B2B omnichannel is evolving fast. Selling products on different channels is no longer enough, especially when selling to tech-savvy buyers. Ready or not, digital natives are forcing manufacturers, brands, and distributors to redefine the rules and adopt a more “customer-centric” approach.

Illustration with several colorful circles surrounding a black circle, with black dots connecting each one to the black circle. At the center, the black circle has a white icon of a person and a shopping cart. The colorful circles include black icons of messages, TV, website, email, storefront, cell phone, and search.

The force of B2B disruption

We’ve all heard about millennial preferences disrupting B2B, but even that’s old news. By 2025, Gen Z will comprise 27% of the workforce. And they have zero patience to pick up the phone or wait to be persuaded by a sales associate.

An article by the Harvard Business Review (HBR) notes that buyers are also very comfortable switching to a new brand or supplier. For example, 82% of B2B decision-makers will actively seek a new supplier if a performance guarantee is not offered.

All this disruption drives a shift to a customer-centric omnichannel strategy — i.e., going beyond channel consistency to put the customer at the center of every interaction.

The good news? This evolution brings significant opportunity. HBR notes that players who get it right will “not only attract new customers but retain existing ones, leading to higher revenues, lower cost to serve, improved customer satisfaction scores, and reduced churn rates.”

So, what’s involved in adopting customer-centric B2B omnichannel? The following three steps are a great place to start.

1: Don’t let the channel set your standard

Here’s a hard truth: You can’t deliver a customer-centric experience if you let the channel set your brand’s standard. This is true even if you market exclusively through dealers.

Consider that 60% of buyers do more than a quarter of their purchasing on Amazon Business, and 28% say they do more than half. As purchasing shifts to marketplaces, loyalty becomes more fragile. And that makes establishing a stronger brand image and promise more critical than ever.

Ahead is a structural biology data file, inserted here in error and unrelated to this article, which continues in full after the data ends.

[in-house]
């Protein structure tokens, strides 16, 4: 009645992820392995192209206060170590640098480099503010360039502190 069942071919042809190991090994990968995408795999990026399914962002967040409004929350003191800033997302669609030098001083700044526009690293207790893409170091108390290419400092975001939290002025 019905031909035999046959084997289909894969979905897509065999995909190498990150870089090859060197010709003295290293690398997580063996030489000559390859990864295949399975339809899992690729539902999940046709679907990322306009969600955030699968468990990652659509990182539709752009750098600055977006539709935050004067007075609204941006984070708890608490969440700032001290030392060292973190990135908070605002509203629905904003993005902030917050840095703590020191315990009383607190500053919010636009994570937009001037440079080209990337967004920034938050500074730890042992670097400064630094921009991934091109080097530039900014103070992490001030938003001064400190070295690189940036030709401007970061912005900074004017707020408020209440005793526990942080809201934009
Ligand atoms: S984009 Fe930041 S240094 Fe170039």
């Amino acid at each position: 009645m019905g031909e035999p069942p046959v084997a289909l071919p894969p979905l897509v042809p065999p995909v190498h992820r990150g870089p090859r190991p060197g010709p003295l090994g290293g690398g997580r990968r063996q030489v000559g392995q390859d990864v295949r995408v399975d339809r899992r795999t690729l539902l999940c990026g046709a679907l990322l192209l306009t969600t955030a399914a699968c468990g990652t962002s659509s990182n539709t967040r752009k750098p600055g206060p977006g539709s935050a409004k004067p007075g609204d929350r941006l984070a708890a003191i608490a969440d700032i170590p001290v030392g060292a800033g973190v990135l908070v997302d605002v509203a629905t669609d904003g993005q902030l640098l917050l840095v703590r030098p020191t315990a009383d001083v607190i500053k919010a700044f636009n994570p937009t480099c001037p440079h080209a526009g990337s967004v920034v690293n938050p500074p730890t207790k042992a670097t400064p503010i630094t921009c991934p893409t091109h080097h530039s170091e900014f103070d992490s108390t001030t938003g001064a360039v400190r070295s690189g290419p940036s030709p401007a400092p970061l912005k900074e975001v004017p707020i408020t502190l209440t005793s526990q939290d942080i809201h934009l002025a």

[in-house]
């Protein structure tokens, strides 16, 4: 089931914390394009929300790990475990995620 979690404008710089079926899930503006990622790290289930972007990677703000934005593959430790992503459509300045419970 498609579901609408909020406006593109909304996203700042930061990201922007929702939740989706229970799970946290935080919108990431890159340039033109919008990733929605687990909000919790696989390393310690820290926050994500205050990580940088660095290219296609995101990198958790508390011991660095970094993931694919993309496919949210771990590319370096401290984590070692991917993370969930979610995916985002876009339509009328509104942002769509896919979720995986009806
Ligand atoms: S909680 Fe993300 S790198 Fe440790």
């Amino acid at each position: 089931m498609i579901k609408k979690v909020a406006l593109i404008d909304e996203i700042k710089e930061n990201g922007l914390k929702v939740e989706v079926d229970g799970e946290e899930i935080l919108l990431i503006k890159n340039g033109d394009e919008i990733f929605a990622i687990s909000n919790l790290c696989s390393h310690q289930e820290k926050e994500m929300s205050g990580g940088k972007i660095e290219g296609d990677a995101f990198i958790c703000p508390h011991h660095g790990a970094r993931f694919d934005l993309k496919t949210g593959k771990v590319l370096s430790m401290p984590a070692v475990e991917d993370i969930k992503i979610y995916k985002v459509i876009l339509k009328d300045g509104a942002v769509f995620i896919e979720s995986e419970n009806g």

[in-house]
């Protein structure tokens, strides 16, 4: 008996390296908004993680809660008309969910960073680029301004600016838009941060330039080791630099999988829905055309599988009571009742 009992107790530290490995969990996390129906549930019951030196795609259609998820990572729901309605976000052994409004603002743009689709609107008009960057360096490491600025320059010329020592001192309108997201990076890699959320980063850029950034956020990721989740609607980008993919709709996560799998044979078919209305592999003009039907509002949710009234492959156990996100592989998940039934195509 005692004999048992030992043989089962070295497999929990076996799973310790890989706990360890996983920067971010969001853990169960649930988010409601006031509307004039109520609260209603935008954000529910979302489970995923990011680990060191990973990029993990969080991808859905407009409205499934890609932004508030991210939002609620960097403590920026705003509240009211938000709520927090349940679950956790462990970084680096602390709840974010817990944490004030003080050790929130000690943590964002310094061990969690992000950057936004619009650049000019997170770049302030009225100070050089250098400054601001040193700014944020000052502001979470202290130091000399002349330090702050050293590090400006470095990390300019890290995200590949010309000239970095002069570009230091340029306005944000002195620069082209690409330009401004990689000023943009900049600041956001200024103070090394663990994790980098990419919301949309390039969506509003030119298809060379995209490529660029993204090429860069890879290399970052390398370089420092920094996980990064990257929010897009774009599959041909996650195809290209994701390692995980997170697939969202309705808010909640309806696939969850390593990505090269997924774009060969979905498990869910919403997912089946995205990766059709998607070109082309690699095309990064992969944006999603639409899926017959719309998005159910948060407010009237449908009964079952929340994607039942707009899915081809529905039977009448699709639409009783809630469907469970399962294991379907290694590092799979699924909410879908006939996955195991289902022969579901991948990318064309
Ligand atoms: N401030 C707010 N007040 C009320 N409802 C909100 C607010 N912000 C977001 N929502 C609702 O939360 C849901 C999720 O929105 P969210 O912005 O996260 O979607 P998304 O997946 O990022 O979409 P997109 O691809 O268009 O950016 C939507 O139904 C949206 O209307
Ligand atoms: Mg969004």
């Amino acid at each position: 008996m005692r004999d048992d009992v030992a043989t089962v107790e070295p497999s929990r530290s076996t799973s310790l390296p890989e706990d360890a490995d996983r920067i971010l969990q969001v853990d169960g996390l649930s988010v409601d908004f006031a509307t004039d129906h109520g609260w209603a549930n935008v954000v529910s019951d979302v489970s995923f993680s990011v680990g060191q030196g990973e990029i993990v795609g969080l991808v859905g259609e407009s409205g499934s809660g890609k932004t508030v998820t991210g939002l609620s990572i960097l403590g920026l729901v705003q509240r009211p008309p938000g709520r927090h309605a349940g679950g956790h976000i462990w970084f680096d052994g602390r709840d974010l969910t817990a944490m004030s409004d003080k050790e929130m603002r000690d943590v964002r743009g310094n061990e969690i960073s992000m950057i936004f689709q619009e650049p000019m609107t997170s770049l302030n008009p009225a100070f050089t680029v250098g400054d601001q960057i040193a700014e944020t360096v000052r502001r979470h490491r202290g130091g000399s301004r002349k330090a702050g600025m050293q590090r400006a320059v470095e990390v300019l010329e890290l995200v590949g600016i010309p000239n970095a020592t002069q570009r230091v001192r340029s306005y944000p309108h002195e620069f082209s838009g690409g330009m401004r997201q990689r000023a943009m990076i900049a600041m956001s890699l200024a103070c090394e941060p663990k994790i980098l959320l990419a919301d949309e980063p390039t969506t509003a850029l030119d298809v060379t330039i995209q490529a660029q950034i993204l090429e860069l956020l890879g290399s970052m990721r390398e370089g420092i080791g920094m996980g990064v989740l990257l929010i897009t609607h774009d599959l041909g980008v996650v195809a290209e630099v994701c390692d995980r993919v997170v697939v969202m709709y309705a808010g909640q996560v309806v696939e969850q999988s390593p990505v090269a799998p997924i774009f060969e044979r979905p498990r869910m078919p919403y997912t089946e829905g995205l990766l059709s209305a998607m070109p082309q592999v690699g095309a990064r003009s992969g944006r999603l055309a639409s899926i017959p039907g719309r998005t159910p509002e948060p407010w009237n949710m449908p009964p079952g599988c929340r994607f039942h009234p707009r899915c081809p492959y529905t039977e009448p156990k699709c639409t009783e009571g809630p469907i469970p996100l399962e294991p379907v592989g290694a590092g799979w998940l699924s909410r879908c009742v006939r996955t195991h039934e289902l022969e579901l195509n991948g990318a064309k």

Yet for manufacturers and distributors—who often feel controlled by their channel or big box giants—it’s not an easy challenge to solve. Meeting the channel’s minimum standard is often quite different from meeting the end user’s standard. This can be so burdensome that it becomes the primary focus at the end user’s expense.

Illustration with two bar graphs. On the far left, a scale of happiness to unhappiness, where a blue face with heart eyes is best and a red frowning face is worst. The first bar graph is labeled Channel Standard. A colorful bar that extends halfway up the graphic is labeled with a white ecommerce icon on a black background. The second bar graph is labeled Customer Expectation. A colorful bar that extends significantly further up the graphic is labeled with a white icon of a person shopping on a black background.

Fewer brands will prioritize exceeding the standard, which presents a tremendous opportunity for those who bring products to market with trusted product data and compelling content (e.g., images and videos) that help customers make the best buying decisions.

After conducting scores of studies for mid-market and enterprise manufacturers and distributors, we can confidently say that the “feeling” of being controlled by the channel is often quite different from reality.

Time and time again, primary research shows that buyers want an omnichannel experience that eclipses the minimum standards set by the channel.

The manufacturer or distributor is viewed as the highest source of authority on product data. So, allowing your channel to fully control the experience and expectations of buyers is often a comfortable—but simply wrong—way to see today’s world.

2: Define and deliver a product story that resonates with your buyers

Setting your own standard is crucial. It begins with internal alignment around what makes your products and brand stand out from the competition.